"There's comfort in melancholy..." This is a line from one of Joni Mitchell's songs, and a melancholy thoughtfulness runs through most of her work. So it seems only logical that Joni Mitchell would evolve from Canadian born folk musician to blues-jazz singer extraordinaire. And those fans who were fortunate to be part of the sold out show at the County Bowl yesterday followed her progress through that evolution as she ran the gamut of her many talents.
The concert program ignored chronology, as Joni weaved a pattern of folk, rock, blues, and jazz which delighted her audience.
The Persuasions, "kings of a capella," opened the show. Their now classic sound, which comes from the late '50s and early '60s, added another dimension to the afternoon. In the scorching heat, they danced and cavorted, offering everything from "Sha-na-na" to "The Lords Prayer." They sang of chain gangs, Lowenbrau, Tom Dooley, Sunday Mornings. Their energetic opening lasted an hour. During this time cameras were set up and paraphernalia arranged for taping the concert for television. As the afternoon went on, the distractions of the taping intruded somewhat on the concert, and as Joni sang and moved on and off stage, she was obviously blocking in a pre-arranged fashion, and some of the spontaneity of the performer-audience relationship was lost.
But it would have taken a great deal more than minor distractions to cool the ardor of her fans. She was obviously adored by her audience, from the familiar strains of her opening "parking lot" song through hard rock, not-so hard rock, rock-jazz fusion magnificent blues, talking poetry, folk, and even a hymn.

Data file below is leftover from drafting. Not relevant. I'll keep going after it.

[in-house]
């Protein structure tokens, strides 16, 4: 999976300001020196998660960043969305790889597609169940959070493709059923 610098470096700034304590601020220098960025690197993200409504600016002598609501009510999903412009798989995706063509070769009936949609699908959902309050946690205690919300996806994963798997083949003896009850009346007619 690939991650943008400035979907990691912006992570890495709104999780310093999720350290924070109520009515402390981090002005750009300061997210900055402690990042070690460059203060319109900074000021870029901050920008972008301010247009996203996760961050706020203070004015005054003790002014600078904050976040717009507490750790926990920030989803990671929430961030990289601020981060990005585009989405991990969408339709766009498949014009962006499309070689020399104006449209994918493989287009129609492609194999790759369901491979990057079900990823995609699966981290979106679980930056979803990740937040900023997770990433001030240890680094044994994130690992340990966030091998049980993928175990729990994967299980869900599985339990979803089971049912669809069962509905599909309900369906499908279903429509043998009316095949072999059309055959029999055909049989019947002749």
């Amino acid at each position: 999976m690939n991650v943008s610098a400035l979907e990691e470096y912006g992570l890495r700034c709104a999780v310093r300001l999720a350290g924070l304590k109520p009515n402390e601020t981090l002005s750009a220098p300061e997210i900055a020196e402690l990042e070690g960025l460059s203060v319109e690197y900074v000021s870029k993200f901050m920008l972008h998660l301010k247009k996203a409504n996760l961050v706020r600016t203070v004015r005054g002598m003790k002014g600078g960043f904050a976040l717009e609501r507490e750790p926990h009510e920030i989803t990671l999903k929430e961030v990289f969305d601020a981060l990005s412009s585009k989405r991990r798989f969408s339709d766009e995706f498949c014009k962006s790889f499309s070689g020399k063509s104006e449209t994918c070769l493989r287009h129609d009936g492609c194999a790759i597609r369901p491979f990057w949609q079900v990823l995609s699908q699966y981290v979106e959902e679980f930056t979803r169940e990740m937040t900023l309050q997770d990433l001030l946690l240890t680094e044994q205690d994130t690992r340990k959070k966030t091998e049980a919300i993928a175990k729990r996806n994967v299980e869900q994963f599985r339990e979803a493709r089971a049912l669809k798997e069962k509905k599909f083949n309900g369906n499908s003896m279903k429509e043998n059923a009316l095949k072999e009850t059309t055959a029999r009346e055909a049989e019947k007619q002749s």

Joni is a top notch guitarist herself, but this time she had the backing of some superb musicians. Pat Metheny and Jaco Pastorius provided dynamite guitar and bass work, both with Joni and solo. The entire band - piano, sax, drums, guitars - really rocked when required and updated the Joni Mitchell sound on such songs as "Rockin' and Rollin'" and a rousing, rocking "Raised on Robbery" that had the audience dancing and shouting.
Yet, the essence of Joni Mitchell came through time after time, as she told her talking tales of the woes of modern America and modern Americans, such as "Edith and the Kingpin."
Her poetic imagery glowed as she sang of "snow like bolts of lace" and life "between the forceps and the stone..." These were the words of the familiar Joni Mitchell and her melancholy musical lectures on life.
But what of the new Joni Mitchell sound - the inspired blues, the jazz harmonics that have come from her friendship and professional alliance with the late Charles Mingus? It was all there, and Joni's rich, versatile voice sang a blues about Beale Street that put her right up there with Lena Horne and other jazz singers who have been able to play their voices like the warm, rich instruments of the jazz coterie.
Another tribute to Mingus was "God Must Be a Boogie Man," another from her latest album which was inspired by Mingus.
Joni sang it all - the soft, the hard, the upbeat, the sad. She was philosopher, poet, but most of all, musician. The concert began about 4:30. After three encores, the fans reluctantly filled out of the bowl into the darkness about 8 o'clock. It had been a musical highlight of the summer of '79.